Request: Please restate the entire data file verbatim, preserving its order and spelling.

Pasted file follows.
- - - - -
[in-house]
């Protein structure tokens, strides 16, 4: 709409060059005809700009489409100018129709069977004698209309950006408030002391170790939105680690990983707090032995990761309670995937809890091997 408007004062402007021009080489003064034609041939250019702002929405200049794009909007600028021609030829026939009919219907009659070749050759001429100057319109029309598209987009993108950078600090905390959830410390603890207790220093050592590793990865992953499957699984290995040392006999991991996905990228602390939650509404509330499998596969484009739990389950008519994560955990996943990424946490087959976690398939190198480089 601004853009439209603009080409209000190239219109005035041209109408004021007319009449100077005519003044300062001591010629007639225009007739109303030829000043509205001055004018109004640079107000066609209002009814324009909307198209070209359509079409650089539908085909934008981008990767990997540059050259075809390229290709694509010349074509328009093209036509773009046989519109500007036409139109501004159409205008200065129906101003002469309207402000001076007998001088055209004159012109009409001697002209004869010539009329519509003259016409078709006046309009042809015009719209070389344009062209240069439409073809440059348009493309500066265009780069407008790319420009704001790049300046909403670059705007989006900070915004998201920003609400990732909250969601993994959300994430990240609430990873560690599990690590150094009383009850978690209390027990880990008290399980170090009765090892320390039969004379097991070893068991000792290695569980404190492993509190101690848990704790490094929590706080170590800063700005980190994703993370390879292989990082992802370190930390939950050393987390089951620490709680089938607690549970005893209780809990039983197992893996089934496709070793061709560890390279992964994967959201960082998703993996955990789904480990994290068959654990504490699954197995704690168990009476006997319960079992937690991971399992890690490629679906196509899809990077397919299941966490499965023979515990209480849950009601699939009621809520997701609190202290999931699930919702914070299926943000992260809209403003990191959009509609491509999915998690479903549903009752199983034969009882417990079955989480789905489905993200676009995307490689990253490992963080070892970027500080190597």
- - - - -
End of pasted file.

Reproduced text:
[in-house]
């Protein structure tokens, strides 16, 4: 709409060059005809700009489409100018129709069977004698209309950006408030002391170790939105680690990983707090032995990761309670995937809890091997 408007004062402007021009080489003064034609041939250019702002929405200049794009909007600028021609030829026939009919219907009659070749050759001429100057319109029309598209987009993108950078600090905390959830410390603890207790220093050592590793990865992953499957699984290995040392006999991991996905990228602390939650509404509330499998596969484009739990389950008519994560955990996943990424946490087959976690398939190198480089 601004853009439209603009080409209000190239219109005035041209109408004021007319009449100077005519003044300062001591010629007639225009007739109303030829000043509205001055004018109004640079107000066609209002009814324009909307198209070209359509079409650089539908085909934008981008990767990997540059050259075809390229290709694509010349074509328009093209036509773009046989519109500007036409139109501004159409205008200065129906101003002469309207402000001076007998001088055209004159012109009409001697002209004869010539009329519509003259016409078709006046309009042809015009719209070389344009062209240069439409073809440059348009493309500066265009780069407008790319420009704001790049300046909403670059705007989006900070915004998201920003609400990732909250969601993994959300994430990240609430990873560690599990690590150094009383009850978690209390027990880990008290399980170090009765090892320390039969004379097991070893068991000792290695569980404190492993509190101690848990704790490094929590706080170590800063700005980190994703993370390879292989990082992802370190930390939950050393987390089951620490709680089938607690549970005893209780809990039983197992893996089934496709070793061709560890390279992964994967959201960082998703993996955990789904480990994290068959654990504490699954197995704690168990009476006997319960079992937690991971399992890690490629679906196509899809990077397919299941966490499965023979515990209480849950009601699939009621809520997701609190202290999931699930919702914070299926943000992260809209403003990191959009509609491509999915998690479903549903009752199983034969009882417990079955989480789905489905993200676009995307490689990253490992963080070892970027500080190597």